Hello there! Been doing some Windows Service lately and I have created a simple Windows Service application that monitors a folder and logs the activities on a text file. I have also created a controller to my Windows Service application. My question now is: Is it possible for Windows Services to authenticate if the user of the PC is the one who installed the service application? I want to add to my service application, in the installation part, some authentication stuff. Like for example; I have 1 pc with 2 different users. User 1 installed the service application then uses it. He launches the service controller and the service controller recognizes him as the user who installed the service, user 1 then logs out. User 2 then uses the pc and logs in, he launches the service controller but the controller doesn't recognizes him as the one who installed the service, so it will prompt him that he is not allowed to use it. Would that be possible? I just want to confirm. Thanks! :)

Services do not run in the same session as a user, and should not be user specific. If you need it to run as a specific user then they need to enter their details in the service credentials so it runs as them, however, the user session when they log into the desktop is always going to be separate.

Someone should always have to confirm credentials to use a service - or there is a gaping chasm of issues with vulnerability!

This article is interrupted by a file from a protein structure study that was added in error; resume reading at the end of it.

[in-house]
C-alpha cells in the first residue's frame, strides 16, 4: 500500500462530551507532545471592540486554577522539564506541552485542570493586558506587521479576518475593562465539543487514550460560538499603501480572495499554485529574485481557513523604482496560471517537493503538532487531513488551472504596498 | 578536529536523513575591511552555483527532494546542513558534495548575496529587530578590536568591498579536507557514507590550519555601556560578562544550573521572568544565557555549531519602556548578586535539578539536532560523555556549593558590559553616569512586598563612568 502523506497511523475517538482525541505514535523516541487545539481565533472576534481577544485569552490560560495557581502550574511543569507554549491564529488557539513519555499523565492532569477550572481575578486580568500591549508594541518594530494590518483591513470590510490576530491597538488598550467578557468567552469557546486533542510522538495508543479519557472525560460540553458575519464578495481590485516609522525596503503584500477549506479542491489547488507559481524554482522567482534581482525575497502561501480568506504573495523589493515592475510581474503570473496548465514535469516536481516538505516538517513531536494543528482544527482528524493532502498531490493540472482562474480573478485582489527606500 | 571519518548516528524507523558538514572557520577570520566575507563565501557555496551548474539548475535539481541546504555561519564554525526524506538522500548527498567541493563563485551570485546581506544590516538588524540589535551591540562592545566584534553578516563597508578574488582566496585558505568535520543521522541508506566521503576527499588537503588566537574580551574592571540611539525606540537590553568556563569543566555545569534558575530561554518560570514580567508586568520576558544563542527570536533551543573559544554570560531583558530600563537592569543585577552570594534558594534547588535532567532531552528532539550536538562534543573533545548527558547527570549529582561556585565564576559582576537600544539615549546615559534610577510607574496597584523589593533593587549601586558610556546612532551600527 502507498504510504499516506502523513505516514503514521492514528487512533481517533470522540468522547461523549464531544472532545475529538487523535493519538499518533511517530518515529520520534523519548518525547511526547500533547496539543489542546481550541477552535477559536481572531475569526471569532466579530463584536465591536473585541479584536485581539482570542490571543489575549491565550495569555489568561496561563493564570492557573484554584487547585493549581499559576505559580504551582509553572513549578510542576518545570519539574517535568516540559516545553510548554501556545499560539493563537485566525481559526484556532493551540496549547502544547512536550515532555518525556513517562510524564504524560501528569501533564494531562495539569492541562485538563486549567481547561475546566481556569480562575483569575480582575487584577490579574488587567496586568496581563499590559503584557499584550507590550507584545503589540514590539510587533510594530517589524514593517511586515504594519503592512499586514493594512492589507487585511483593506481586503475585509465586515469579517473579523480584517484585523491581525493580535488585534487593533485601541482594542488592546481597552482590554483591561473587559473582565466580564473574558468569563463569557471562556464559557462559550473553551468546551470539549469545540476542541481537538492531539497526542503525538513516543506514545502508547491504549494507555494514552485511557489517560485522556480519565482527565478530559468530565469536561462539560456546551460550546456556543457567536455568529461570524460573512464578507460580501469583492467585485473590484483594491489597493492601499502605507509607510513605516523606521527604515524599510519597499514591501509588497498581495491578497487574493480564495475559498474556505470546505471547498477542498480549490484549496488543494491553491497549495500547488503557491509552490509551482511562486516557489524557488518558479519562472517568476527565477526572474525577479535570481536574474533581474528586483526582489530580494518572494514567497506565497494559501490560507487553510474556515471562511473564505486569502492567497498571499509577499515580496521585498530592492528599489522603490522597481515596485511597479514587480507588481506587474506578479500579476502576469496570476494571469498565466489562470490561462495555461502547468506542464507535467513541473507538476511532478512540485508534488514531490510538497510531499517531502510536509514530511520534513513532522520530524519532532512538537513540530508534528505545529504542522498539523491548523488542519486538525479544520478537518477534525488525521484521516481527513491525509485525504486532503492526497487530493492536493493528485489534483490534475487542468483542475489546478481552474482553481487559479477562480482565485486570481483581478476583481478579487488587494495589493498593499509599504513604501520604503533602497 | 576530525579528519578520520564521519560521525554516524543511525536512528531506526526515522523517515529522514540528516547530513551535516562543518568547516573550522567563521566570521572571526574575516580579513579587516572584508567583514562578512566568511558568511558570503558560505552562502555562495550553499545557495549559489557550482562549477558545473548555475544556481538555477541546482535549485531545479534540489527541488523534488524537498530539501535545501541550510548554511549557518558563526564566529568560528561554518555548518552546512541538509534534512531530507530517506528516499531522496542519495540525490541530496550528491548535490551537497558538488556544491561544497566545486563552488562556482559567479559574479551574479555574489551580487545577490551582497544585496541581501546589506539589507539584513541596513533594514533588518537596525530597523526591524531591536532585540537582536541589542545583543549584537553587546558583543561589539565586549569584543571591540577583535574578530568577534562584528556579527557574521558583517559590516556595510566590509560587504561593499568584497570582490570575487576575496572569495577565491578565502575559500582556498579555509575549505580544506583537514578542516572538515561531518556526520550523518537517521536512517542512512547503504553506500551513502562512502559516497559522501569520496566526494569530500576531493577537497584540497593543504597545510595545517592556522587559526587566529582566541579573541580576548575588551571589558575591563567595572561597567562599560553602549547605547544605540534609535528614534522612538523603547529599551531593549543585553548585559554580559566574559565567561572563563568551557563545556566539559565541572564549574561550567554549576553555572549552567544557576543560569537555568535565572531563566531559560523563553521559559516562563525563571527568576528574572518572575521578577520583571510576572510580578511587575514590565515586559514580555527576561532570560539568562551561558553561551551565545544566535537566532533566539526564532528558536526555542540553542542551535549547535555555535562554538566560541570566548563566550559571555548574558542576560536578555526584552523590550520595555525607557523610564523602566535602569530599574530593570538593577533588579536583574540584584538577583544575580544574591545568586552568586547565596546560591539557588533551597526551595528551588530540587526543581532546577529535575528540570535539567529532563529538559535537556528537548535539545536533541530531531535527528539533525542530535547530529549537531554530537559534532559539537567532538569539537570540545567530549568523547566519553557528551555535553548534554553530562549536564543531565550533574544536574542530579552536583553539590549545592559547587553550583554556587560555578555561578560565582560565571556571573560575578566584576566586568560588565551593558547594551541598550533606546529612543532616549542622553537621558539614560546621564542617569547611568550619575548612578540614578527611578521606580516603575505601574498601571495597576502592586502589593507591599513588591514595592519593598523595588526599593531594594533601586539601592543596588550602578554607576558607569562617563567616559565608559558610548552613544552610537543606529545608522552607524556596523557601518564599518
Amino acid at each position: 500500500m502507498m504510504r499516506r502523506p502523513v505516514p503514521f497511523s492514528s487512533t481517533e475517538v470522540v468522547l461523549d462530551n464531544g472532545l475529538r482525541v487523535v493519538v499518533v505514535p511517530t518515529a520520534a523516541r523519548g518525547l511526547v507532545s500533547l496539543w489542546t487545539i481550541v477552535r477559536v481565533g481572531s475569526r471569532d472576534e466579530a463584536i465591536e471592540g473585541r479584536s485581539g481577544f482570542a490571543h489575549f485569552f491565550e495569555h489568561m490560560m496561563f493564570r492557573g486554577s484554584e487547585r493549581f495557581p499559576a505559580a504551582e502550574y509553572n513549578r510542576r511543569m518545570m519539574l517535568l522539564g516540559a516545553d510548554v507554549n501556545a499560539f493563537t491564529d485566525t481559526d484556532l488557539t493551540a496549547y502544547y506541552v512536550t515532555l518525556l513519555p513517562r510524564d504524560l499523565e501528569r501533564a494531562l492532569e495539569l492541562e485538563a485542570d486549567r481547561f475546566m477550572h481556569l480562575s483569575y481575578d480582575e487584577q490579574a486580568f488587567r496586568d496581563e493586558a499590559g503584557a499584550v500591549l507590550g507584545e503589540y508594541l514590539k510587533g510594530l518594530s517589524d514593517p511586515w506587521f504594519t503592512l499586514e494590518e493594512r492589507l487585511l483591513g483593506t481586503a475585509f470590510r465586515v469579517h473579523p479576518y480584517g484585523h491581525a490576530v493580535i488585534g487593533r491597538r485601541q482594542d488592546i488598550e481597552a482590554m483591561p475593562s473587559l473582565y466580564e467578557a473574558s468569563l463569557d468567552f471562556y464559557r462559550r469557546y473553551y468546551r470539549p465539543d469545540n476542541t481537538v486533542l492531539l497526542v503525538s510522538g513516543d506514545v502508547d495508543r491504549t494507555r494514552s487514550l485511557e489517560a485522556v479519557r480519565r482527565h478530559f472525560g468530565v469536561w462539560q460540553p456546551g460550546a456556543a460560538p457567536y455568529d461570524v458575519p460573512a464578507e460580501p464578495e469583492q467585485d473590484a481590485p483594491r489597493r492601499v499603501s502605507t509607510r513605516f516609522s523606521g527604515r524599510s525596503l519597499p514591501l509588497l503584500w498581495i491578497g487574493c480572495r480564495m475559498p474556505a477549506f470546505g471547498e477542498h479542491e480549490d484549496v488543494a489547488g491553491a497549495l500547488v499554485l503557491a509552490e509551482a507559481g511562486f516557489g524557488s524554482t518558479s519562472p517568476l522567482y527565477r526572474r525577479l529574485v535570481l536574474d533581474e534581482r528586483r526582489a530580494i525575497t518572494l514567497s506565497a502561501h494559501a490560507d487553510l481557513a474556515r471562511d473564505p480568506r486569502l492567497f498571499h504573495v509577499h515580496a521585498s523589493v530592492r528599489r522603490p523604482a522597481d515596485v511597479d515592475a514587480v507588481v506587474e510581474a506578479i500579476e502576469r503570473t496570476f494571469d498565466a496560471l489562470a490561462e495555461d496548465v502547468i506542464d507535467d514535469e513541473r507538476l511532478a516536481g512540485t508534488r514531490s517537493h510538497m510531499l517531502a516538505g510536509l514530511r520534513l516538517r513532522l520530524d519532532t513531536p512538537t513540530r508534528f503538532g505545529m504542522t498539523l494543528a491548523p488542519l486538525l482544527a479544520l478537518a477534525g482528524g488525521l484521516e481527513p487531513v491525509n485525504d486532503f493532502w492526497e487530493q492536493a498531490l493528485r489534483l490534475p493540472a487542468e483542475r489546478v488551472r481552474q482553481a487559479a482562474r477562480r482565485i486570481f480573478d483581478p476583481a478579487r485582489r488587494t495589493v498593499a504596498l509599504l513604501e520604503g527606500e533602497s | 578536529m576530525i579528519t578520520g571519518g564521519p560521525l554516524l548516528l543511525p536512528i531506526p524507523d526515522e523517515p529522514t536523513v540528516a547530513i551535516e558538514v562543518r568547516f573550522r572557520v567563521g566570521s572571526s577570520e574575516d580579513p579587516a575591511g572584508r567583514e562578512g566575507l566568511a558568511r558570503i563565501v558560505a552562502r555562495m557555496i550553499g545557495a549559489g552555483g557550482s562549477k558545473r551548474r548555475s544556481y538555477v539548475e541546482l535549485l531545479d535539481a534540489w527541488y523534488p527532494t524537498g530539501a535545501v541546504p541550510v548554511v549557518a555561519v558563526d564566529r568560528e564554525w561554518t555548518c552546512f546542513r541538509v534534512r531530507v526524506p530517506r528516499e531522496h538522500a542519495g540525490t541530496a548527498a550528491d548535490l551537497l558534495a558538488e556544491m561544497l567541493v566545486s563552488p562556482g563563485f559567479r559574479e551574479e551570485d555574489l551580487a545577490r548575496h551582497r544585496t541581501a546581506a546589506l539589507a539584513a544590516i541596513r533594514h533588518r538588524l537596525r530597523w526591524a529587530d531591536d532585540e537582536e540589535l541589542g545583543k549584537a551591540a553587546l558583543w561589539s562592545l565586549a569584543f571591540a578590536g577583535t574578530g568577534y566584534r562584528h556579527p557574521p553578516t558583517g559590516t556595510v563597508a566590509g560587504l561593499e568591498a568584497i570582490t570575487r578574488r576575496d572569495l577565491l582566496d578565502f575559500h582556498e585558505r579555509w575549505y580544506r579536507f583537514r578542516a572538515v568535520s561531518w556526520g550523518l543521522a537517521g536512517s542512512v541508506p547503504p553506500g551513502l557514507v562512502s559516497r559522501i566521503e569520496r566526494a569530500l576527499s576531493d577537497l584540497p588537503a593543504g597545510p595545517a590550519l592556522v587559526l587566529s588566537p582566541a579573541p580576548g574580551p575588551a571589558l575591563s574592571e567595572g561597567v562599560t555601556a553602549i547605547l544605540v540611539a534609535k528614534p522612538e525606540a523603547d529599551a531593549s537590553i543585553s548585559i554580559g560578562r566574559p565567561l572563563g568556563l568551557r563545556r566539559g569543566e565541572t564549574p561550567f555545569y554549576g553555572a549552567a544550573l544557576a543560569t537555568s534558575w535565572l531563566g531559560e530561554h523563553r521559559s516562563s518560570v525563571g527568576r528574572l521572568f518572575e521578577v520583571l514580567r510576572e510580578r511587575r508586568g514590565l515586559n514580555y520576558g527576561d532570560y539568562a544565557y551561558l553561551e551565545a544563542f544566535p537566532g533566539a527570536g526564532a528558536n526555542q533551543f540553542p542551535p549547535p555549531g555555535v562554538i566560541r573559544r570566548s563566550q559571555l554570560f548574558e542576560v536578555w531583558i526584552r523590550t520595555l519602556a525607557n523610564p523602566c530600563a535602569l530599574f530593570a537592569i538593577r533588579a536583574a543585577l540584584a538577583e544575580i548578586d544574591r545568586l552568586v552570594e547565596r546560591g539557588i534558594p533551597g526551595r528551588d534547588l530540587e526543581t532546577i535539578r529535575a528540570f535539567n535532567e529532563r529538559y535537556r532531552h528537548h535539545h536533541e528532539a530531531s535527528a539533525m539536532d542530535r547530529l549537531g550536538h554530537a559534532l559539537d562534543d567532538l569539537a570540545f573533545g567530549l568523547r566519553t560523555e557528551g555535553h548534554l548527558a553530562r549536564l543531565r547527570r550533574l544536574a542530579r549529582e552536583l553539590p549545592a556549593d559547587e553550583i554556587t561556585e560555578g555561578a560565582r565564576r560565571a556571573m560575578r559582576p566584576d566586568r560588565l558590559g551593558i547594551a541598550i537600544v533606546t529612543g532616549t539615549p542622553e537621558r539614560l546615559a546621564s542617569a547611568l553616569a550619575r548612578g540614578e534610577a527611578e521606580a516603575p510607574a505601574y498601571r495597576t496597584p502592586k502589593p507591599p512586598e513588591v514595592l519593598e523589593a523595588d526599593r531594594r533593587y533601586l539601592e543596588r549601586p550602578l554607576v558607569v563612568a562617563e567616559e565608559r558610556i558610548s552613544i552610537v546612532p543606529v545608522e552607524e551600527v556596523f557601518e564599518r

Agree with LizR, this is a very common question that comes up.

Remember you can have two users on a machine, and the service could be running as a completely different user than either of those (and most likely will).

If you need your service to be user specific, then it probably doesn't need to be a service.

Remember you can start an application at startup and not show any windows. This would appear to the user the same thing as a service. Possibly rethink if your app truly needs to be a service or can be handled as an application.

I guess, if I well understand your problem you have a windows service that you want restrict all users to profit of its services but only one person, is it?
Why you don't use the role based security you can use the principal permission either in a declarative or imperative context I give you an expamle

[PrincipalPermissionAttribute(SecurityAction.Demand, Name="dickersonka",
Role="Supervisor")]

you can use this attribute to restrict the services

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